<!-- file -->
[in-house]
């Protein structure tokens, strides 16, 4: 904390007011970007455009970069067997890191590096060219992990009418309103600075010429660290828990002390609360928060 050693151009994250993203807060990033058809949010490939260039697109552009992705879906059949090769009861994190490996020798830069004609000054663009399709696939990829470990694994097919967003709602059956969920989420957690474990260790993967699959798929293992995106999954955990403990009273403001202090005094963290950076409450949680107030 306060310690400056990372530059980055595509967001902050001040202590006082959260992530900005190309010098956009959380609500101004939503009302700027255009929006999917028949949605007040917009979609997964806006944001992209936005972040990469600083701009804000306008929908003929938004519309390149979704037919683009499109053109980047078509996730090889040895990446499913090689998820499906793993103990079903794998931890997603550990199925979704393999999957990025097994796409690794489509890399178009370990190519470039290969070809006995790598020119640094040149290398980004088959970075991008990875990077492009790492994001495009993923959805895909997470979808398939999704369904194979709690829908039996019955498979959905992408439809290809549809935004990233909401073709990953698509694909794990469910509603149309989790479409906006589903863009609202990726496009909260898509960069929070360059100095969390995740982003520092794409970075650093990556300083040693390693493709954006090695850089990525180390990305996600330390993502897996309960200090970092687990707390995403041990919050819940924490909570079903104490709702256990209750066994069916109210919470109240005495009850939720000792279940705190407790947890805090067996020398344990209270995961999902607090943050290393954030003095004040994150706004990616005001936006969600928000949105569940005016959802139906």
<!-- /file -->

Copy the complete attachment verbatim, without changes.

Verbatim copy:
[in-house]
């Protein structure tokens, strides 16, 4: 904390007011970007455009970069067997890191590096060219992990009418309103600075010429660290828990002390609360928060 050693151009994250993203807060990033058809949010490939260039697109552009992705879906059949090769009861994190490996020798830069004609000054663009399709696939990829470990694994097919967003709602059956969920989420957690474990260790993967699959798929293992995106999954955990403990009273403001202090005094963290950076409450949680107030 306060310690400056990372530059980055595509967001902050001040202590006082959260992530900005190309010098956009959380609500101004939503009302700027255009929006999917028949949605007040917009979609997964806006944001992209936005972040990469600083701009804000306008929908003929938004519309390149979704037919683009499109053109980047078509996730090889040895990446499913090689998820499906793993103990079903794998931890997603550990199925979704393999999957990025097994796409690794489509890399178009370990190519470039290969070809006995790598020119640094040149290398980004088959970075991008990875990077492009790492994001495009993923959805895909997470979808398939999704369904194979709690829908039996019955498979959905992408439809290809549809935004990233909401073709990953698509694909794990469910509603149309989790479409906006589903863009609202990726496009909260898509960069929070360059100095969390995740982003520092794409970075650093990556300083040693390693493709954006090695850089990525180390990305996600330390993502897996309960200090970092687990707390995403041990919050819940924490909570079903104490709702256990209750066994069916109210919470109240005495009850939720000792279940705190407790947890805090067996020398344990209270995961999902607090943050290393954030003095004040994150706004990616005001936006969600928000949105569940005016959802139906």